And Ignácz, from the wording of your comment ("all my working career"), may I assume English isn't your first language? In the Anglosphere, the singular "they" is commonly used and doesn't have any particular connotations. It's not meant to be offensive - it's actually quite the opposite - although I understand how it can be awkward if you're used to hearing it (or the local equivalent) used that way.

  • Ignácz (unregistered) in reply to Remy Porter

    I've asked few US colleagues and none of them were able to confirm nor explain to me that and how is this form supposed to work. Are you sure you are not confusing something, similarly as how US natives tend to write "they're" instead of "their"?

    Be it as it may, I can only stress how confusing this apparent change of subject is and ask you to consider using normal english in fugure.

    Thank you and have nice day!


    Jaloopa: What's SJW?

  • (author) in reply to Ignácz

    "How this works" is not complicated. If you don't know enough about the person being discussed to know whether "he" or "she" is appropriate, you use the singular "they". I know nothing about the submitter, so "they" is appropriate.

    I have been considering adding a freeform "pronouns" field to the submission form, which would definitively resolve this issue, but honestly, I don't want more fields on the form because I want more people to submit and it seems like any sort of friction is a bad call. I will promise, though, if anyone includes their preferred pronouns in their submission, I'll use those.

    (In many cases of Anonymous submission, I actually grab a random name from a list of names and use that, but I also like to periodically credit the submitter as Anonymous- that's sorta a judgment call, but it also means that you never know for sure which articles are anonymously submitted and which ones aren't)

  • 🤷 (unregistered) in reply to Ignácz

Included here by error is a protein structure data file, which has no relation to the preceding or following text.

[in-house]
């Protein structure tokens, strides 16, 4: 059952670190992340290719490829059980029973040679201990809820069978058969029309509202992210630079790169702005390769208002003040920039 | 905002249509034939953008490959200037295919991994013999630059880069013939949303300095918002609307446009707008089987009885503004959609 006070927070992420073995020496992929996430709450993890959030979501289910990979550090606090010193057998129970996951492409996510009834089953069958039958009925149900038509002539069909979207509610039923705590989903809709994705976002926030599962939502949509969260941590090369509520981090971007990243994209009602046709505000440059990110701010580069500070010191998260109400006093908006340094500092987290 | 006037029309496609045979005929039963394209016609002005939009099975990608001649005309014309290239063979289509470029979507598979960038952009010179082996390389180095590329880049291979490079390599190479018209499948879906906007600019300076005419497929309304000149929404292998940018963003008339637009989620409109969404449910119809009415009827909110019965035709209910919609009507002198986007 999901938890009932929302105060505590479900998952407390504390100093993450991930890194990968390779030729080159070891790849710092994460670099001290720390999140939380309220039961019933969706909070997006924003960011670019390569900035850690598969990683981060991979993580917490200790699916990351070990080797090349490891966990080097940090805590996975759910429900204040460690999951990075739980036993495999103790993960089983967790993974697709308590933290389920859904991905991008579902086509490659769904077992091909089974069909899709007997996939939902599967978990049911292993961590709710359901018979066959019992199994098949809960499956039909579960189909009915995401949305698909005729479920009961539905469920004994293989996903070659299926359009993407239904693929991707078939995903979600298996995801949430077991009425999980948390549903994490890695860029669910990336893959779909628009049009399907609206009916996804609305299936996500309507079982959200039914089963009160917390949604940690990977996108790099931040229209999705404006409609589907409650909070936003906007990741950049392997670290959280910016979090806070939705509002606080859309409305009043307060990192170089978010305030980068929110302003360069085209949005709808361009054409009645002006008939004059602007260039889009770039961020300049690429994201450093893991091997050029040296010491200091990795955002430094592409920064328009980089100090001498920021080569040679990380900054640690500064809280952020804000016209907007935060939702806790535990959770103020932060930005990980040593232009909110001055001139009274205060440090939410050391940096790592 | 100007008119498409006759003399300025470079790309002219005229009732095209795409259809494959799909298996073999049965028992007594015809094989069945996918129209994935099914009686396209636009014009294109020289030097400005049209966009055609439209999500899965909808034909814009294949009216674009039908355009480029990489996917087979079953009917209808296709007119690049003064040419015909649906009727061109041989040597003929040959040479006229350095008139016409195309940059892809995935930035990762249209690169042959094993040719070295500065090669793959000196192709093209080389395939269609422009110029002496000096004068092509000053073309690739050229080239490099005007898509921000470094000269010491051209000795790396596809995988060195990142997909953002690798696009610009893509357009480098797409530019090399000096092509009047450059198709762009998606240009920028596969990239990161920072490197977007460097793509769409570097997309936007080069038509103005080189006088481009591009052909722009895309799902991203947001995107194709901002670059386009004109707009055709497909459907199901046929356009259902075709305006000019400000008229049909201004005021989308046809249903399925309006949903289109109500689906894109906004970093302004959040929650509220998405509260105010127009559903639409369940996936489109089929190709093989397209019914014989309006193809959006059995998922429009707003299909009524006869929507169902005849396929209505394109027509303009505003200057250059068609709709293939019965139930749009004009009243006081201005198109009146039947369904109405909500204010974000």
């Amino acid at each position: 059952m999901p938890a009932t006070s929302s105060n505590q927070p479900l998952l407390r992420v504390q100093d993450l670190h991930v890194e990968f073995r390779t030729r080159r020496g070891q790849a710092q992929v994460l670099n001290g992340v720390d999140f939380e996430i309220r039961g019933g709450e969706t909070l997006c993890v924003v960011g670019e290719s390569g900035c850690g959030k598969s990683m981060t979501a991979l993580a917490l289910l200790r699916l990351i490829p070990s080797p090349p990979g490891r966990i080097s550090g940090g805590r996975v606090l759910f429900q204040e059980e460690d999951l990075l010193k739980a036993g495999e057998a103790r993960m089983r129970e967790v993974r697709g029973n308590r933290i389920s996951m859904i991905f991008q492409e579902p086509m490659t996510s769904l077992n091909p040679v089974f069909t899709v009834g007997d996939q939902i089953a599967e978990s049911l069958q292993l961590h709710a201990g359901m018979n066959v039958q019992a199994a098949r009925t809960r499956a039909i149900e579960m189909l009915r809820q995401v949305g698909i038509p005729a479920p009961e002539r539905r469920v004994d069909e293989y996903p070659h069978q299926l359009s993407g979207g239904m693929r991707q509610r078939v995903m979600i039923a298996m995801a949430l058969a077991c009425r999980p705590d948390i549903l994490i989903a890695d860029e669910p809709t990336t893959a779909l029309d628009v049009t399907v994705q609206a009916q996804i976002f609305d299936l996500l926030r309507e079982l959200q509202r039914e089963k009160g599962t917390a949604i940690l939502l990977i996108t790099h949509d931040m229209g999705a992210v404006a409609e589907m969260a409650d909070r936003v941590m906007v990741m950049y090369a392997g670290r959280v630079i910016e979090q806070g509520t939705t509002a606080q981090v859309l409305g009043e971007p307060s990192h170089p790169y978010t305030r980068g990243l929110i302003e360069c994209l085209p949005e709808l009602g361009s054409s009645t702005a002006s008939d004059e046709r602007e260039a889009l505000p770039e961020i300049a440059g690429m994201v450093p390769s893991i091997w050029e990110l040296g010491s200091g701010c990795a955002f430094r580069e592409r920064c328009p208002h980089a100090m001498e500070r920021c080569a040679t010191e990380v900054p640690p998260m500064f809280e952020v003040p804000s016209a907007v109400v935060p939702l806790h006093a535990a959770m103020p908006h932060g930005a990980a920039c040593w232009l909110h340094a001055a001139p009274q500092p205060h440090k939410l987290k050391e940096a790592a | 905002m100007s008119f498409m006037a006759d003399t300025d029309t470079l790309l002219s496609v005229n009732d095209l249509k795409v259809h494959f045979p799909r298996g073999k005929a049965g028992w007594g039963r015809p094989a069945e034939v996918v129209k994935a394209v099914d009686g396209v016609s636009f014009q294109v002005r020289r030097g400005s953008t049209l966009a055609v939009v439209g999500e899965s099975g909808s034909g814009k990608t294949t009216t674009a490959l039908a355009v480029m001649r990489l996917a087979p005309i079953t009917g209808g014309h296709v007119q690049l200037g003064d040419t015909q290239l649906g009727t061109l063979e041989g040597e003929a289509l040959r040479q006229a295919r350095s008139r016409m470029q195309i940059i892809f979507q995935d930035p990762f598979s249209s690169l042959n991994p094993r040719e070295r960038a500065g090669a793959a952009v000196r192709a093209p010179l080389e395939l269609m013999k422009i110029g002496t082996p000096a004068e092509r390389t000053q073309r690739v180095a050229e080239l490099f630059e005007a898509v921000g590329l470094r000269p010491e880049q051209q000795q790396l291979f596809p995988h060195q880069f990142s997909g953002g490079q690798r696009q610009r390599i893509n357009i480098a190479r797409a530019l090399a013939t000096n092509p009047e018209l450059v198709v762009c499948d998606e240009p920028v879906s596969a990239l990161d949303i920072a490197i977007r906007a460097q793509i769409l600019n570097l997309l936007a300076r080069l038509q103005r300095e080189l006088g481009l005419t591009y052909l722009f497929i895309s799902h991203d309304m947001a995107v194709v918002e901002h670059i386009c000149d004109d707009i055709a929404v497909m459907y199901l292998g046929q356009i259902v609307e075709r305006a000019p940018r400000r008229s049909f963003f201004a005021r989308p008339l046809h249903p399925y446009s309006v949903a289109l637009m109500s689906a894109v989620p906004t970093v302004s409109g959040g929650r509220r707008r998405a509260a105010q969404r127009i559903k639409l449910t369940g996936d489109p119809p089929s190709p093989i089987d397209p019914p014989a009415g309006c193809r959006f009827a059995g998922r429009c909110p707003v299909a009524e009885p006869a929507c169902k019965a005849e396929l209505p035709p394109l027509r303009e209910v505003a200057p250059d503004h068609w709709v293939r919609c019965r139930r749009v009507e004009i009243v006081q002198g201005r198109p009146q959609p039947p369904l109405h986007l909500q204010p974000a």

The singular "they" found it's way into the english language before Christopher Columbus got lost on the way to India and set foot on what we know as The Americas nowadays: https://en.wikipedia.org/wiki/Singular_they

  • Fordom Greeman (unregistered)

    TRWTF is REST itself

  • masonwheeler (github) in reply to Ignácz

    I would feel equally strange if someone addressed be as "they". I was not slave at any point of my life. Where did that come from?

    In English, as others have pointed out, this is actually quite normal. Calling a person "it" is the dehumanizing pronoun.

  • Altaree (unregistered)

    I am now curious about which cultures find the use of non-gendered pronouns derogatory and why. Please enlighten me. Respectfully, Altaree

  • Cidolfas (unregistered)

    Singular "they" has definitely increased in popularity in the last couple of years as awareness about gender fluidity and identity has increased. It was Merriam-Webster's Word of the Year last year: https://www.merriam-webster.com/words-at-play/word-of-the-year

    If you've been mainly speaking professional English and not following the sociological changes I can definitely see why you may not have been exposed to it, but in North America at least, it's now considered the least offensive way of referring to someone if they haven't specified their preferred pronoun.

    There have been other attempts at nonspecific third-person pronouns like "zhe" but none of them have caught on.

  • masonwheeler (github)

    Today’s anonymous submitter was working with a REST API provided by a “world leading parcel” company.

    I bet it was UPS. Why? Because they get everything else wrong, so why not this? I can't think of a single time someone's shipped something to me with UPS and not had something go terribly wrong.

  • Anon E Mouse (unregistered)

    TRWTF is how 4 of 19 comments are about the WTF and 15 of 19 are off topic - WFT?

  • ipguru (unregistered)